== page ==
Lauren Stowell said...

absolutely stunning! thank you for sharing the closure technique. It has baffled me as well, and this helps a lot in forming ideas for a future gown I'm musing on. I think your fabric is delicious, and hoorah! for pretty-pretty-princess dresses. :-)

bauhausfrau said...

I really love how this turned out. It LOOKS so close to your inspiration pictures and thanks for sharing your construction process, it always helps me to see how other costumers did something.

Anonymous said...

fake fabric or not- it is gorgeous! And if it fits you half as well as it fits your mannequin, it is an unqualified success! I did basically the same closure when I reproduced the green gown in a purple wool- nice to have someone else come to the same conclusion :)

Maggie said...

That's gorgeous! I did a front closure on my chemise gown and it worked out really well!

Lauren said...

Oh my gosh, this is SO awesome!

Time Traveling in Costume said...

Works for me! Its beautiful, and I love your fabric.

Sandrine said...

LOVE it!!

Angela said...

So love this! Fantastic results! Thanks for sharing your closure construction. I did something similar. Cheers.

Kendra said...

Beautiful!!! I am all for making some projects about super nerd historical accuracy, and others about banging out a new pretty dress!!!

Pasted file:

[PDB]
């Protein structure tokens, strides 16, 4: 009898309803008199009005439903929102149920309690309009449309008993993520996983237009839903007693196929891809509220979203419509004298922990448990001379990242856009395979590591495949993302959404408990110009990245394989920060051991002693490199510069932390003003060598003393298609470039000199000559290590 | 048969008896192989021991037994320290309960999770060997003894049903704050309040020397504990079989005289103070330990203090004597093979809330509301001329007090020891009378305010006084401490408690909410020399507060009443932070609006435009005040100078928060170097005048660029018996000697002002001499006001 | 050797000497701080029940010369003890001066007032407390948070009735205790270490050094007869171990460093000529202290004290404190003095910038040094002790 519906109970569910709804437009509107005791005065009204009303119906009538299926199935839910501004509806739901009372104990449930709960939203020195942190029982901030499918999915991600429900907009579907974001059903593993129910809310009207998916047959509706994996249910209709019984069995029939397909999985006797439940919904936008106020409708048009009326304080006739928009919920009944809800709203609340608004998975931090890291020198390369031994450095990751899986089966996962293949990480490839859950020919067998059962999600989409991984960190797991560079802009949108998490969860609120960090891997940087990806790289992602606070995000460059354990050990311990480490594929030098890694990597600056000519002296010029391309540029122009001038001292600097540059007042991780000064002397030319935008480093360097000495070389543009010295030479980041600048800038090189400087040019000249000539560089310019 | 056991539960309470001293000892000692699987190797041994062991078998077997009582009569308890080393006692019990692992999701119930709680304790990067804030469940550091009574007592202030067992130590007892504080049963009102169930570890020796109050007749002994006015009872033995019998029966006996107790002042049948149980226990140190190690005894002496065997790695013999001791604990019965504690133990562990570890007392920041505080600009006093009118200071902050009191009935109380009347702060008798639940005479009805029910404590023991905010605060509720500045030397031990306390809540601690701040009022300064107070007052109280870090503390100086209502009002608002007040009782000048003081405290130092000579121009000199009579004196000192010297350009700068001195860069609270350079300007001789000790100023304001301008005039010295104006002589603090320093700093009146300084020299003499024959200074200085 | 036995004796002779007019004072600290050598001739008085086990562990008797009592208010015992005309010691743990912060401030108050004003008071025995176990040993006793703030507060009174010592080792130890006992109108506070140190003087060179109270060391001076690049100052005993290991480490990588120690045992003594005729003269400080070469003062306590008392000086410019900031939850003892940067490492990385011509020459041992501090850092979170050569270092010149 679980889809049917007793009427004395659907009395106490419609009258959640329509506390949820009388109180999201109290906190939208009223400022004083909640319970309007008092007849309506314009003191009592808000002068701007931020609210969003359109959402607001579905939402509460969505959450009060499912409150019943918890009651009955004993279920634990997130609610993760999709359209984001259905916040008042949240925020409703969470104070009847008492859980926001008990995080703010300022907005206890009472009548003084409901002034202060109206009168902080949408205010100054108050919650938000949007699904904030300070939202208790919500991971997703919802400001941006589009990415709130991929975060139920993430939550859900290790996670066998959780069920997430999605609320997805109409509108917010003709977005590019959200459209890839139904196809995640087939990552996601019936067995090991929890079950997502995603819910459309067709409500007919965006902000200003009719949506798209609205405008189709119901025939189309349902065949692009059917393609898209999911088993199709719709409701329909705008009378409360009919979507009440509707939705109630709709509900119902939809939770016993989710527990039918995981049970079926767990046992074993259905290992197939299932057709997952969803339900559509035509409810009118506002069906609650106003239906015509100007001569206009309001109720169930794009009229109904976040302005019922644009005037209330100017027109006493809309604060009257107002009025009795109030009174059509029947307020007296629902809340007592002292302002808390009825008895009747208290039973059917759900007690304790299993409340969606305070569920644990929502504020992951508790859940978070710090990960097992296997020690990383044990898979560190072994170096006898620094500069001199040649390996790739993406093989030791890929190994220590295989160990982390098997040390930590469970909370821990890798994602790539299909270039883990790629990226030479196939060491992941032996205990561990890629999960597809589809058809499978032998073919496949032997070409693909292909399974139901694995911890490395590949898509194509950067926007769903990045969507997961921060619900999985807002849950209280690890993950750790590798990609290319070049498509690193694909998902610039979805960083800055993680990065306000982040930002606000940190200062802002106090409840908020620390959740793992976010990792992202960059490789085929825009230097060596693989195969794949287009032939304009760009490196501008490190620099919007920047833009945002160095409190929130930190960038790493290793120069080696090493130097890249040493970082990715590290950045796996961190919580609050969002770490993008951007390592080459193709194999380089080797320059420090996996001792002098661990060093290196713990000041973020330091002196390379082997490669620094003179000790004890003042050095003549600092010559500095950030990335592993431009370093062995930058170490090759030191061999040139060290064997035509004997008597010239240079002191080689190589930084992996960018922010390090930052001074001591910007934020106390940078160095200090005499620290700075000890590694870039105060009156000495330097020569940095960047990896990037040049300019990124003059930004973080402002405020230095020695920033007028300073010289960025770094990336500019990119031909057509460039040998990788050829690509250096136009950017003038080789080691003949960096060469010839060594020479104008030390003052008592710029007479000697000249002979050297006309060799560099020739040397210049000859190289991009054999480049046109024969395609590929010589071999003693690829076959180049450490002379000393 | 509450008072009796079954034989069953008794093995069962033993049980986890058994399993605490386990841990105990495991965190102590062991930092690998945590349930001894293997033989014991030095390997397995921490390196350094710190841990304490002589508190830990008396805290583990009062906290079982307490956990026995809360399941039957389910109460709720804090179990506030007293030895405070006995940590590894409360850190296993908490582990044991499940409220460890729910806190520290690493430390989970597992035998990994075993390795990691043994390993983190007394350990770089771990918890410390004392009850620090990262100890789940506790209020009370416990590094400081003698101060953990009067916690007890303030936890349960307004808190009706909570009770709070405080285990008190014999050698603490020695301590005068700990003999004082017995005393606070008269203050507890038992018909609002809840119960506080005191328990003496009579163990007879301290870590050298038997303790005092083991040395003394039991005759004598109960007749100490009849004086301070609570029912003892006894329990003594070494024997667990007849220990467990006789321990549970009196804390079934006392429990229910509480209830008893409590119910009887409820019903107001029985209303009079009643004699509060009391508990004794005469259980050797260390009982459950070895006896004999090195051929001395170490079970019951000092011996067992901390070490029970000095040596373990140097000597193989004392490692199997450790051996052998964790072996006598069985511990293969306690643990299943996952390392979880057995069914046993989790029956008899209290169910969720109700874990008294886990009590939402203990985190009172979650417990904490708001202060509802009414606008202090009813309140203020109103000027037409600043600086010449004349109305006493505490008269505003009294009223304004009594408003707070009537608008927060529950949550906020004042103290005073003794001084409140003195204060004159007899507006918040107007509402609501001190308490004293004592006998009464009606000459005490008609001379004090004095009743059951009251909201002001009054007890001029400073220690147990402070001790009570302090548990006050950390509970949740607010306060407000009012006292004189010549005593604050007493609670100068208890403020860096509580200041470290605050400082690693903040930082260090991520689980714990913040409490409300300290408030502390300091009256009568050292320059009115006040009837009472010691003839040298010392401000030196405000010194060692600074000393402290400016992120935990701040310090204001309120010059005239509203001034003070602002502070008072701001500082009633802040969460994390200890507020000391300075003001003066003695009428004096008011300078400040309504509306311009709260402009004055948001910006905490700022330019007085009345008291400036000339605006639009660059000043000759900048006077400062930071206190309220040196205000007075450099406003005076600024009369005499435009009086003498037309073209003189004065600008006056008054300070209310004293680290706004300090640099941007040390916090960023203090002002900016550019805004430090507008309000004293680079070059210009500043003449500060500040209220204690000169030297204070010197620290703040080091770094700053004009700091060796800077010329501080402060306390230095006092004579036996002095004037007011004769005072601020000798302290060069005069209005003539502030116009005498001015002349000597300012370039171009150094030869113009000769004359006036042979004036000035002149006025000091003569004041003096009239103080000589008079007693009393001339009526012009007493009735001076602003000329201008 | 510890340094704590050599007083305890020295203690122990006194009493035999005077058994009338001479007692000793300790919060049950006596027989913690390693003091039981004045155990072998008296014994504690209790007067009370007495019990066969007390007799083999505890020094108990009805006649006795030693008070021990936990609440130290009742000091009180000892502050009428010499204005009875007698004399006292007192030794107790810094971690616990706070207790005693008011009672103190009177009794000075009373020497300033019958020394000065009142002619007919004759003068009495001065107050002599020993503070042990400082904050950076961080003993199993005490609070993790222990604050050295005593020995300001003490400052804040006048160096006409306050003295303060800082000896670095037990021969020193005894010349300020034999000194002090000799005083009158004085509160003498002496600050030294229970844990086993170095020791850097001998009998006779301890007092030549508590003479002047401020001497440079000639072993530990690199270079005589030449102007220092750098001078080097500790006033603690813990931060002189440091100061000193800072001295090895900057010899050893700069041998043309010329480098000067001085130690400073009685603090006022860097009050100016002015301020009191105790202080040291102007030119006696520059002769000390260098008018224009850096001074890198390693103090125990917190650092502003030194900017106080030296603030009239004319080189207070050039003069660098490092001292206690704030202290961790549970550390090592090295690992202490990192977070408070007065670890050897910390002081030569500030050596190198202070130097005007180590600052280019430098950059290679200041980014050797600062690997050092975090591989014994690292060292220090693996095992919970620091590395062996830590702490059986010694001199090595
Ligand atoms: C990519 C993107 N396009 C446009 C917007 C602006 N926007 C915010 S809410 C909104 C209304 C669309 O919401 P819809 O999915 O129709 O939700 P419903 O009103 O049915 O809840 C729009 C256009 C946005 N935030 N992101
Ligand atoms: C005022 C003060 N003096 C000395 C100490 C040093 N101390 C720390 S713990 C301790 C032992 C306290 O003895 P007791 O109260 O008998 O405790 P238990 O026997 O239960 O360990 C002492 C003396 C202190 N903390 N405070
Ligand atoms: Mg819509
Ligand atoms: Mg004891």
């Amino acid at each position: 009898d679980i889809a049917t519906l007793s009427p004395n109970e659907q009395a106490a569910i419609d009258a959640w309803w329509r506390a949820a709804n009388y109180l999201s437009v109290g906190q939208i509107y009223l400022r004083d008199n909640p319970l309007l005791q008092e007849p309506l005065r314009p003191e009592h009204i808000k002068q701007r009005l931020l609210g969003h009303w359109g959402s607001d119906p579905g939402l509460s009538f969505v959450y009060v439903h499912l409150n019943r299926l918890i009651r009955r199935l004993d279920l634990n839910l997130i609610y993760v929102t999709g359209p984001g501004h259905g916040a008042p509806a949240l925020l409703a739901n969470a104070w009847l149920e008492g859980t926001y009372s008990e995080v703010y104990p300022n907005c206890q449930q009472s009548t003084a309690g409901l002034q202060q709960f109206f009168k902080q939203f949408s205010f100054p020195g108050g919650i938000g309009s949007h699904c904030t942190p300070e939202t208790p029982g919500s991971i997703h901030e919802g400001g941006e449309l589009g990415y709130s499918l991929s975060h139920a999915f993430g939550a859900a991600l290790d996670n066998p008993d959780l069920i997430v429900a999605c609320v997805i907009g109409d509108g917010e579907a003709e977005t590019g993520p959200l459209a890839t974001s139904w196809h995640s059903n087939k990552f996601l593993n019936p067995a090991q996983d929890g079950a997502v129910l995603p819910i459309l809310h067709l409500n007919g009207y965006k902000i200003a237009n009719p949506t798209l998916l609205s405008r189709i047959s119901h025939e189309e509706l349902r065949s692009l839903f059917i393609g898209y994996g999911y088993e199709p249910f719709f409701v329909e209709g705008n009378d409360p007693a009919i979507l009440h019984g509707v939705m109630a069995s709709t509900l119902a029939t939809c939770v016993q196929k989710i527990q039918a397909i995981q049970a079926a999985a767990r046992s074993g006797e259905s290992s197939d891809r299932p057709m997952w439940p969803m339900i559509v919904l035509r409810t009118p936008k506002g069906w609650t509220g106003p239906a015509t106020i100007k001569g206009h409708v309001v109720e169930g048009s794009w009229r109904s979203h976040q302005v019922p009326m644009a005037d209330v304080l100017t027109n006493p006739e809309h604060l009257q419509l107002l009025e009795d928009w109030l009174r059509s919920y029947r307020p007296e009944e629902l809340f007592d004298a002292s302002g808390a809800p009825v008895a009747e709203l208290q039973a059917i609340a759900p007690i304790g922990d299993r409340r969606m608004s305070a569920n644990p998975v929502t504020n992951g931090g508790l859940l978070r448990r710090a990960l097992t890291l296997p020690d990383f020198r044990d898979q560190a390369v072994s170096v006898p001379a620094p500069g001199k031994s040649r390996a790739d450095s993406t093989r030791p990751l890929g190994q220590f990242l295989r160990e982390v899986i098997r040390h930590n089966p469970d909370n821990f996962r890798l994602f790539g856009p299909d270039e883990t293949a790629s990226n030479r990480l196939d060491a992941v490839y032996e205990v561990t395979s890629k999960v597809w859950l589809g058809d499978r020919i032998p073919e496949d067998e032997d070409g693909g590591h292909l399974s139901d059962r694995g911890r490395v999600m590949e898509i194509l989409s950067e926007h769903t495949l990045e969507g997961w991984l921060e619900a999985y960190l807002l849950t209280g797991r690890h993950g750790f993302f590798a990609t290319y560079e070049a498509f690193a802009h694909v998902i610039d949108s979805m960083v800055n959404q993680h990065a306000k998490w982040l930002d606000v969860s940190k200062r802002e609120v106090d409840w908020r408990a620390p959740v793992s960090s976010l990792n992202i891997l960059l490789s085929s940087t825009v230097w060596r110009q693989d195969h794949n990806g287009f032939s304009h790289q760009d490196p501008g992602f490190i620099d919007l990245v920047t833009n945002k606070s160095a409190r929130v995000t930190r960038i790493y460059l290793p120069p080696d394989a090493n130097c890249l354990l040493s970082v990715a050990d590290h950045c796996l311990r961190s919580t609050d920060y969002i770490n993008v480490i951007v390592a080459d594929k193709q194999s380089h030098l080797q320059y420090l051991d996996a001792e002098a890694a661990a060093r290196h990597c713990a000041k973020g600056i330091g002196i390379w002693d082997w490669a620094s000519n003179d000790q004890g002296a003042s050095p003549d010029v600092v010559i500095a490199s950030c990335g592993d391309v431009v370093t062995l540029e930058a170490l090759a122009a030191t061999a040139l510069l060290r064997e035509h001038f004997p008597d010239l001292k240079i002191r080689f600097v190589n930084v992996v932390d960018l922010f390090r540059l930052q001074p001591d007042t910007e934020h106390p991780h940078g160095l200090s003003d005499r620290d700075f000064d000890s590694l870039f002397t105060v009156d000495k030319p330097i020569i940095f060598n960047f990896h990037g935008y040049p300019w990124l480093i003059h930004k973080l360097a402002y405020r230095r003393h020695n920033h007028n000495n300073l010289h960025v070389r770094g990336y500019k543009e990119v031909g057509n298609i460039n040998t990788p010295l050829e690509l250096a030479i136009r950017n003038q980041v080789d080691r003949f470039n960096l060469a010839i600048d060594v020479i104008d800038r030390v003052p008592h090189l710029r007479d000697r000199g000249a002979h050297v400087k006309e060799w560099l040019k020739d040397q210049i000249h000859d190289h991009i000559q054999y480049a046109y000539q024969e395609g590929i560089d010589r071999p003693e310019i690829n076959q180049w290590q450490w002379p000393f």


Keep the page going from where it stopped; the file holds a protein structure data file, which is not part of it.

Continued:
Kleidung um 1800 said...

Beautifully made! Will you still add the ruffle on the collar like in the original painting? (Cause I think that detail looks so cute!)


Lucy said...

Looks fantastic ! Really love the stripes!
Good choice and very good work.

Anonymous said...

That is gorgeous and so close to the portrait. Sometimes one has to make compromises. A silk chiffon with a stripe would be really expensive but some polyesters are absolutely convincing. I found a polyester taffeta that I SWEAR was a silk - until I did the burn test! It melted. It was perfect for my niece's 1920s inspired dress for her textiles coursework! Even though I KNOW its poly, it has the sheen, feel and drape of a silk taffeta.

Cynthia Griffith said...

So pretty! I love the stripes :D Can't wait to see it on you, as I'm sure you'll look picture-perfect, as always!

And definitely nothing wrong with pretty-pretty-princess. Everyone has different goals and needs. :)

Cynthia Griffith said...

I also just wanted to say thanks for showing the front opening. Fascinating!

Anonymous said...

Looks great, and thank you so much for showing the bodice construction! I have a complete mental block with chemise dresses, but your post helps a ton.

Anonymous said...

Looks amazing! I love it.

heileen said...

all right. I've waited long enough. I though the comment on the pinterest page would be a subtle poke and remainder and that it would down on you that something is OBVIOUSLY missing ont this page, especially as everybody, these days, is doing blogposts about internet ethic. I thought that if I gave you time... but I was wrong.
But I have come to understand that this ethic everybody is professing is, actually, not followed by acts, and that angered me.
To be clear, this picture of the white dress is MINE and I decide that I DO NOT accept twice remove vague linking through Pinterest. So now : you remove it.